Things You Still Don’t Know About Clean Water
If we were to rank the most unfortunate inequalities in this world, the fact that not all people have access to clean water should be on top. Clean water is a commonplace in this part of the world; sadly though, the same cannot be said in other parts of the world. And probably because of this confidence that clean water is always available comes the tendency and mentality of many individuals to ignore its value. As a matter of fact, the notion that water is infinite is the main culprit why people aren’t really worried about polluting it. But times have changed quite fast and water pollution is increasing at an alarming rate.
When the clean water used for drinking and bathing is polluted, the environment isn’t the only casualty. Human health is also put at great risk, obviously because we all depend on clean water to keep our bodies hydrated.
In the U.S., there is a sophisticated public water system responsible for treating and delivering over 44 billion gallons of clean water to every home, school, business establishment, building, and public office every day. If you’re asking where all the water is sourced from, think about bodies of water that you usually just ignore like rivers, lakes, and streams. Before water is delivered to homes, it needs to be subjected to a highly advanced treatment process to remove harmful stuff like bacteria, chemicals, and particulates. So, the clean and potable water we use every single day to address different needs like cooking, cleaning, drinking, and bathing has to be given due credit and high value considering how life could be very different without it.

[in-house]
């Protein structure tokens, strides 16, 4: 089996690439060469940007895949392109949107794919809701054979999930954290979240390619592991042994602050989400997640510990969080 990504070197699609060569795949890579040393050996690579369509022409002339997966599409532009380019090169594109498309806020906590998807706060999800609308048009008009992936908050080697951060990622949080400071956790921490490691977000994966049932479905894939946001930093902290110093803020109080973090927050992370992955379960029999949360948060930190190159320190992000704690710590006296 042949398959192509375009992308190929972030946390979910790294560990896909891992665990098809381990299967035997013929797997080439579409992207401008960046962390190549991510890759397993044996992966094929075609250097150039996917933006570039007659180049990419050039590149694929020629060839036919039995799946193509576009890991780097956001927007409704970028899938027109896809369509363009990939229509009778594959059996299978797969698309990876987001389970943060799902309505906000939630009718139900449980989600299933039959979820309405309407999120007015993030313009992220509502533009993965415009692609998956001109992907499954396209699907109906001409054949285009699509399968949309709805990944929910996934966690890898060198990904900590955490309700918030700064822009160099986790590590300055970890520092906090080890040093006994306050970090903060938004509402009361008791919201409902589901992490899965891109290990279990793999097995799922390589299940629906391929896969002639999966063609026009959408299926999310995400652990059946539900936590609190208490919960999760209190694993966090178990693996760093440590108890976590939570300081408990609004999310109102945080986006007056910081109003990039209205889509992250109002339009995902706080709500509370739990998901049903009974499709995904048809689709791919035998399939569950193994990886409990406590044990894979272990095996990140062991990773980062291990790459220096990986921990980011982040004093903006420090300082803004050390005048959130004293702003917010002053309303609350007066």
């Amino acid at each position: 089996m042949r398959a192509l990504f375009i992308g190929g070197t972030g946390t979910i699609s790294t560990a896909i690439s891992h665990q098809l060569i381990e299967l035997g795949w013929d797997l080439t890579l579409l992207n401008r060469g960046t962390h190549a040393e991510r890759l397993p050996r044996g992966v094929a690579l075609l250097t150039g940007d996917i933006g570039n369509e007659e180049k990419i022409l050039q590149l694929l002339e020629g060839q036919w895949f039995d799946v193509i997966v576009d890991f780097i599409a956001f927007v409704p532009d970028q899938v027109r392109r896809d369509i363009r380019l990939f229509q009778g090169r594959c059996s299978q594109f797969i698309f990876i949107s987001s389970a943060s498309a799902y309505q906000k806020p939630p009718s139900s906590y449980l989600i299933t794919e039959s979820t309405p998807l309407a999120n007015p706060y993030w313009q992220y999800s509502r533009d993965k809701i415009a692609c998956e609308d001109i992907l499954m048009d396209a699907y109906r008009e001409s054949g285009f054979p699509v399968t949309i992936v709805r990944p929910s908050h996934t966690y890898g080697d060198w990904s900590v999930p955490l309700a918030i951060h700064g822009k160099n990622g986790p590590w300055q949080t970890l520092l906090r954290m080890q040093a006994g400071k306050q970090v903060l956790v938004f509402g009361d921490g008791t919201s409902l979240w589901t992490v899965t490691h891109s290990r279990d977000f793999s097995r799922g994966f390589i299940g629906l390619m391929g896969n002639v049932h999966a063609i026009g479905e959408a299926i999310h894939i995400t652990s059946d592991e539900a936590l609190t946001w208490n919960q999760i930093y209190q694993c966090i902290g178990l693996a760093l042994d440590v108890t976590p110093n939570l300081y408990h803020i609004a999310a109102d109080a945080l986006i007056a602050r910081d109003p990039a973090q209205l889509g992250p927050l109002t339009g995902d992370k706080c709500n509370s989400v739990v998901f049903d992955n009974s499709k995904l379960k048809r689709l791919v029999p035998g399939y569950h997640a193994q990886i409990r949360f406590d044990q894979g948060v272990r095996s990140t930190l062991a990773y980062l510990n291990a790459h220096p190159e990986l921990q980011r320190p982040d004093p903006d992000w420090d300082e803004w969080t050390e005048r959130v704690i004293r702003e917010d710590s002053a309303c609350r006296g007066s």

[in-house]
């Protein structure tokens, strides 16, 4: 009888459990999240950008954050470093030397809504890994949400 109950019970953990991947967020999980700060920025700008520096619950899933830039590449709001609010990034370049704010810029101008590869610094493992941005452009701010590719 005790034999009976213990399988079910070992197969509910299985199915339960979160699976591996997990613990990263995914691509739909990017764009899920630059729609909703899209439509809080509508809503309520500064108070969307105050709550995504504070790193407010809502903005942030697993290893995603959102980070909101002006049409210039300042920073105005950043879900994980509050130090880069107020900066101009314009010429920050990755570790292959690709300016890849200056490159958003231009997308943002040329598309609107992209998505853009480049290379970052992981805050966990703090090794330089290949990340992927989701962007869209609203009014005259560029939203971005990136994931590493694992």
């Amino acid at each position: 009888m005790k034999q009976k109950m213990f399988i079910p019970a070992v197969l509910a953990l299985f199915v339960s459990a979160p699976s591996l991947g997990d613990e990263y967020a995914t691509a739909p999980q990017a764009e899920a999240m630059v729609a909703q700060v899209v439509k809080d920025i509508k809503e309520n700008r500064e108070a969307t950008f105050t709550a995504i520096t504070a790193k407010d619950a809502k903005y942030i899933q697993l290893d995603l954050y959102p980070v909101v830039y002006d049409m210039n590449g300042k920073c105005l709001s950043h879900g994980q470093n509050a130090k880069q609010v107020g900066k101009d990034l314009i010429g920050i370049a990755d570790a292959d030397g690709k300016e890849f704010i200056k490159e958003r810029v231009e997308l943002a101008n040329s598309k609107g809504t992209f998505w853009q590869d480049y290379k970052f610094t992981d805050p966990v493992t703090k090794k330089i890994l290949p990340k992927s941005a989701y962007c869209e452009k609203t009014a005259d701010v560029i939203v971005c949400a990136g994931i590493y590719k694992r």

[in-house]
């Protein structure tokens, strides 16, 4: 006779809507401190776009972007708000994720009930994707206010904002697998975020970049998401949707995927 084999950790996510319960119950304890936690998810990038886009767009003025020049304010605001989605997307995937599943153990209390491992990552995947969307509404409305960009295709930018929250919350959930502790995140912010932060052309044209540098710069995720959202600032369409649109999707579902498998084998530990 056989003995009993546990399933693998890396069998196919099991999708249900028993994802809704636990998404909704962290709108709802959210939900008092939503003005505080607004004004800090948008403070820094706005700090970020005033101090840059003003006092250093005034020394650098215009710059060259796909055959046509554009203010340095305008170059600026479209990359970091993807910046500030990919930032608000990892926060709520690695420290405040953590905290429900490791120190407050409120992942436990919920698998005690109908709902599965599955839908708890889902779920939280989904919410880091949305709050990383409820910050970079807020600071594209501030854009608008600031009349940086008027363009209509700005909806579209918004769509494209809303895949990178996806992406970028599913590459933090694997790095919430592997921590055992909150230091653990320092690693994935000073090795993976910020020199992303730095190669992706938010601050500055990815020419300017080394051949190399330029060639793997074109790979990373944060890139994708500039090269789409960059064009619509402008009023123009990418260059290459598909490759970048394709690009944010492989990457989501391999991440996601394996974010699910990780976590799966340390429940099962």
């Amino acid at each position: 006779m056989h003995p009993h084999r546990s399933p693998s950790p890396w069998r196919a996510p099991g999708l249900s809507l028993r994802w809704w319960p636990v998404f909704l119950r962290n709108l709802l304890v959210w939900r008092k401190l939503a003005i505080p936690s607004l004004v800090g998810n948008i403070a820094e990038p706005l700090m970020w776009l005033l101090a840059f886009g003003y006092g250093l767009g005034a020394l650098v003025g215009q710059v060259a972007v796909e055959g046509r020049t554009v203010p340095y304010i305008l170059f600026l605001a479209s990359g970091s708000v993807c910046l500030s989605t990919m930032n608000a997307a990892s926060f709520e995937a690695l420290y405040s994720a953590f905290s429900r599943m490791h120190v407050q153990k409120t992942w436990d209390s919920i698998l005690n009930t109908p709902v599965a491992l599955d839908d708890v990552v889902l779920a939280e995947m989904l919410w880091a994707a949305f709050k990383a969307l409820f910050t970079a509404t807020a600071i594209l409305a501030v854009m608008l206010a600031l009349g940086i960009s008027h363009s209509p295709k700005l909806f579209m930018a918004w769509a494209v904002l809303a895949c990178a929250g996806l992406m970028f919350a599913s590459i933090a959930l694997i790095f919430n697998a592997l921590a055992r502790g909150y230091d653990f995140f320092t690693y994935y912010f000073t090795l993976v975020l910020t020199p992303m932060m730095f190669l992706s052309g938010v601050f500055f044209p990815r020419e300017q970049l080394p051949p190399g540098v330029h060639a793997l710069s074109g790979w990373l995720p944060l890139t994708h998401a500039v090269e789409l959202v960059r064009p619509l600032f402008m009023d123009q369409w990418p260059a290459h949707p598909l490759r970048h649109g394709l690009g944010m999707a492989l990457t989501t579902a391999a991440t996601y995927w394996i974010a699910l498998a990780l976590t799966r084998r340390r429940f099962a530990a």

And while we sometimes hear people in this country complaining about the money they have to spend on water bills, millions of people in many countries in Asia and Africa can’t even get access to untreated water. Talk about how unfair life is: while we complain about paying for clean water, the people who live in the other side of the world are facing the adversity of the desperate need for clean water for drinking and bathing. If only there was a chance to trade places, many of us who live very comfortable lives with water readily available wouldn’t be able to survive the kind of condition some people are facing on a mundane basis.
It is true that there is very little most of us can do in order to help those who don’t have access to clean water in the places they happen to live. But then again, it doesn’t mean you just do nothing because at this point, you can start acknowledging the sense of urgency in terms of stopping water pollution. The continuing denial that there’s a serious water pollution issue could put every one of us in a situation where we might be forced to fight just to get access to clean water.
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